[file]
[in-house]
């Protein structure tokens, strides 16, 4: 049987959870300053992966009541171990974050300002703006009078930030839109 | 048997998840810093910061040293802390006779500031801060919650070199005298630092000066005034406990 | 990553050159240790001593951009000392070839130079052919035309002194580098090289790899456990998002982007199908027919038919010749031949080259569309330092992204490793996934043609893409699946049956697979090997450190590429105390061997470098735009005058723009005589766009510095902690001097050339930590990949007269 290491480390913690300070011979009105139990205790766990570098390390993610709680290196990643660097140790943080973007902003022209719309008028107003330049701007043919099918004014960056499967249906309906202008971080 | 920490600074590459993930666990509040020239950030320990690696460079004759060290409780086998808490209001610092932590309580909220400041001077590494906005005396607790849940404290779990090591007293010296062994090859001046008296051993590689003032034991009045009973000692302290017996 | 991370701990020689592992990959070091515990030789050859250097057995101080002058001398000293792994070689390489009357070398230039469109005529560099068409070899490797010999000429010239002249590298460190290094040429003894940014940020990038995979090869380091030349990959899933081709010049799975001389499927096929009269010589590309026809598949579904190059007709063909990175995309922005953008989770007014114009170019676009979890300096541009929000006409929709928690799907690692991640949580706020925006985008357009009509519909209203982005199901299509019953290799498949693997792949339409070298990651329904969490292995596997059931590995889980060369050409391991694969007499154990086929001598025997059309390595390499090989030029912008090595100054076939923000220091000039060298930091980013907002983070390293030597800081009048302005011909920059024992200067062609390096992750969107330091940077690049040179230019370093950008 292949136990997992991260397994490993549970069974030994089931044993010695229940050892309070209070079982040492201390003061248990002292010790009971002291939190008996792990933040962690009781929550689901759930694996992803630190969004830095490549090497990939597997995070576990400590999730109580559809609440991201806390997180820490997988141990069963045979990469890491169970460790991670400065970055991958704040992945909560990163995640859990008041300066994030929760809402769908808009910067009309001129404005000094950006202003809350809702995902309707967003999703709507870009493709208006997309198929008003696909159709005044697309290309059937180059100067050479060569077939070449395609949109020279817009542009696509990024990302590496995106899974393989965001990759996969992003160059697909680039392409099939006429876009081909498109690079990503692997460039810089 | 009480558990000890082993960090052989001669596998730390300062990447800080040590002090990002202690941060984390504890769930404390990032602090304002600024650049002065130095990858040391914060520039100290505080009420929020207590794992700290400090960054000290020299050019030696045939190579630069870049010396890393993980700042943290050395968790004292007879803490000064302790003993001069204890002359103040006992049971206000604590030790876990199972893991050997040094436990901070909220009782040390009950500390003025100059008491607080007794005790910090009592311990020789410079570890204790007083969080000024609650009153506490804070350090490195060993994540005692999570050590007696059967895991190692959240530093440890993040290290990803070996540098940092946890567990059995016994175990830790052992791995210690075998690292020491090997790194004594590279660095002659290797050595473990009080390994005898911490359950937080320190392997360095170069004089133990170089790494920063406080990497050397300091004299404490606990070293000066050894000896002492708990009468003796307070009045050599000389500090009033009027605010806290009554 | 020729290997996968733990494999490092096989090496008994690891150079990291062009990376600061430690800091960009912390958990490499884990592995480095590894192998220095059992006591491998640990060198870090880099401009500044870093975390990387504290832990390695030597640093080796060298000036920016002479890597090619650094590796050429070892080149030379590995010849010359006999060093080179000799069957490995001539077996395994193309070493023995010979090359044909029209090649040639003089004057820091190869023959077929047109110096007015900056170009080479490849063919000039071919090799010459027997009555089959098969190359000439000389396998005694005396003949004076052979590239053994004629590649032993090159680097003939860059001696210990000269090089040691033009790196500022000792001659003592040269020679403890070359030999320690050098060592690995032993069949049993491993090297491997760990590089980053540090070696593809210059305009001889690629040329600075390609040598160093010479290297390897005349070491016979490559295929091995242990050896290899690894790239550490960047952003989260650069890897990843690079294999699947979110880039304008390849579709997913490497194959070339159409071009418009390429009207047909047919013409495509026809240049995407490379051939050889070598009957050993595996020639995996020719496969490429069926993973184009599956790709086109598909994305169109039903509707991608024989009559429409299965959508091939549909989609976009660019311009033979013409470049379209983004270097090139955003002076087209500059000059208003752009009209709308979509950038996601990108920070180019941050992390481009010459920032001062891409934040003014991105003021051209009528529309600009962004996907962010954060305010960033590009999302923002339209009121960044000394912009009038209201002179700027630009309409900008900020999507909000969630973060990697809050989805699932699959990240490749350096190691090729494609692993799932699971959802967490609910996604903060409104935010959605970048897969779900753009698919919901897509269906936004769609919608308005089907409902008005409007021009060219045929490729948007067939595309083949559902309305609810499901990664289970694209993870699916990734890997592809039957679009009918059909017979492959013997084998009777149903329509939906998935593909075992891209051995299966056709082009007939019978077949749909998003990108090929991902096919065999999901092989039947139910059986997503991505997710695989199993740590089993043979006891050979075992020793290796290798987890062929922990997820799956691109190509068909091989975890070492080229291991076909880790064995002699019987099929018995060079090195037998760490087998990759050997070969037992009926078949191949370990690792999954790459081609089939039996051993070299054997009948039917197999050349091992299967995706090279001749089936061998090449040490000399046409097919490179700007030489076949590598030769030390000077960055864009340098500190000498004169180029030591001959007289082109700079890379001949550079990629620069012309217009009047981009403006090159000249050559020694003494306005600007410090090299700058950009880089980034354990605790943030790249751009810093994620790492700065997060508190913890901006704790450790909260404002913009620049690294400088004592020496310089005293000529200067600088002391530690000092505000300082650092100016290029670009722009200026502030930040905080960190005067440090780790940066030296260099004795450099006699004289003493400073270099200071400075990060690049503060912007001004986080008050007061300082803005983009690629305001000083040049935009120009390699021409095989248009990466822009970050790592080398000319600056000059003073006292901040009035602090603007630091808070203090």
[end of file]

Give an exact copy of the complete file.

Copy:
[in-house]
């Protein structure tokens, strides 16, 4: 049987959870300053992966009541171990974050300002703006009078930030839109 | 048997998840810093910061040293802390006779500031801060919650070199005298630092000066005034406990 | 990553050159240790001593951009000392070839130079052919035309002194580098090289790899456990998002982007199908027919038919010749031949080259569309330092992204490793996934043609893409699946049956697979090997450190590429105390061997470098735009005058723009005589766009510095902690001097050339930590990949007269 290491480390913690300070011979009105139990205790766990570098390390993610709680290196990643660097140790943080973007902003022209719309008028107003330049701007043919099918004014960056499967249906309906202008971080 | 920490600074590459993930666990509040020239950030320990690696460079004759060290409780086998808490209001610092932590309580909220400041001077590494906005005396607790849940404290779990090591007293010296062994090859001046008296051993590689003032034991009045009973000692302290017996 | 991370701990020689592992990959070091515990030789050859250097057995101080002058001398000293792994070689390489009357070398230039469109005529560099068409070899490797010999000429010239002249590298460190290094040429003894940014940020990038995979090869380091030349990959899933081709010049799975001389499927096929009269010589590309026809598949579904190059007709063909990175995309922005953008989770007014114009170019676009979890300096541009929000006409929709928690799907690692991640949580706020925006985008357009009509519909209203982005199901299509019953290799498949693997792949339409070298990651329904969490292995596997059931590995889980060369050409391991694969007499154990086929001598025997059309390595390499090989030029912008090595100054076939923000220091000039060298930091980013907002983070390293030597800081009048302005011909920059024992200067062609390096992750969107330091940077690049040179230019370093950008 292949136990997992991260397994490993549970069974030994089931044993010695229940050892309070209070079982040492201390003061248990002292010790009971002291939190008996792990933040962690009781929550689901759930694996992803630190969004830095490549090497990939597997995070576990400590999730109580559809609440991201806390997180820490997988141990069963045979990469890491169970460790991670400065970055991958704040992945909560990163995640859990008041300066994030929760809402769908808009910067009309001129404005000094950006202003809350809702995902309707967003999703709507870009493709208006997309198929008003696909159709005044697309290309059937180059100067050479060569077939070449395609949109020279817009542009696509990024990302590496995106899974393989965001990759996969992003160059697909680039392409099939006429876009081909498109690079990503692997460039810089 | 009480558990000890082993960090052989001669596998730390300062990447800080040590002090990002202690941060984390504890769930404390990032602090304002600024650049002065130095990858040391914060520039100290505080009420929020207590794992700290400090960054000290020299050019030696045939190579630069870049010396890393993980700042943290050395968790004292007879803490000064302790003993001069204890002359103040006992049971206000604590030790876990199972893991050997040094436990901070909220009782040390009950500390003025100059008491607080007794005790910090009592311990020789410079570890204790007083969080000024609650009153506490804070350090490195060993994540005692999570050590007696059967895991190692959240530093440890993040290290990803070996540098940092946890567990059995016994175990830790052992791995210690075998690292020491090997790194004594590279660095002659290797050595473990009080390994005898911490359950937080320190392997360095170069004089133990170089790494920063406080990497050397300091004299404490606990070293000066050894000896002492708990009468003796307070009045050599000389500090009033009027605010806290009554 | 020729290997996968733990494999490092096989090496008994690891150079990291062009990376600061430690800091960009912390958990490499884990592995480095590894192998220095059992006591491998640990060198870090880099401009500044870093975390990387504290832990390695030597640093080796060298000036920016002479890597090619650094590796050429070892080149030379590995010849010359006999060093080179000799069957490995001539077996395994193309070493023995010979090359044909029209090649040639003089004057820091190869023959077929047109110096007015900056170009080479490849063919000039071919090799010459027997009555089959098969190359000439000389396998005694005396003949004076052979590239053994004629590649032993090159680097003939860059001696210990000269090089040691033009790196500022000792001659003592040269020679403890070359030999320690050098060592690995032993069949049993491993090297491997760990590089980053540090070696593809210059305009001889690629040329600075390609040598160093010479290297390897005349070491016979490559295929091995242990050896290899690894790239550490960047952003989260650069890897990843690079294999699947979110880039304008390849579709997913490497194959070339159409071009418009390429009207047909047919013409495509026809240049995407490379051939050889070598009957050993595996020639995996020719496969490429069926993973184009599956790709086109598909994305169109039903509707991608024989009559429409299965959508091939549909989609976009660019311009033979013409470049379209983004270097090139955003002076087209500059000059208003752009009209709308979509950038996601990108920070180019941050992390481009010459920032001062891409934040003014991105003021051209009528529309600009962004996907962010954060305010960033590009999302923002339209009121960044000394912009009038209201002179700027630009309409900008900020999507909000969630973060990697809050989805699932699959990240490749350096190691090729494609692993799932699971959802967490609910996604903060409104935010959605970048897969779900753009698919919901897509269906936004769609919608308005089907409902008005409007021009060219045929490729948007067939595309083949559902309305609810499901990664289970694209993870699916990734890997592809039957679009009918059909017979492959013997084998009777149903329509939906998935593909075992891209051995299966056709082009007939019978077949749909998003990108090929991902096919065999999901092989039947139910059986997503991505997710695989199993740590089993043979006891050979075992020793290796290798987890062929922990997820799956691109190509068909091989975890070492080229291991076909880790064995002699019987099929018995060079090195037998760490087998990759050997070969037992009926078949191949370990690792999954790459081609089939039996051993070299054997009948039917197999050349091992299967995706090279001749089936061998090449040490000399046409097919490179700007030489076949590598030769030390000077960055864009340098500190000498004169180029030591001959007289082109700079890379001949550079990629620069012309217009009047981009403006090159000249050559020694003494306005600007410090090299700058950009880089980034354990605790943030790249751009810093994620790492700065997060508190913890901006704790450790909260404002913009620049690294400088004592020496310089005293000529200067600088002391530690000092505000300082650092100016290029670009722009200026502030930040905080960190005067440090780790940066030296260099004795450099006699004289003493400073270099200071400075990060690049503060912007001004986080008050007061300082803005983009690629305001000083040049935009120009390699021409095989248009990466822009970050790592080398000319600056000059003073006292901040009035602090603007630091808070203090």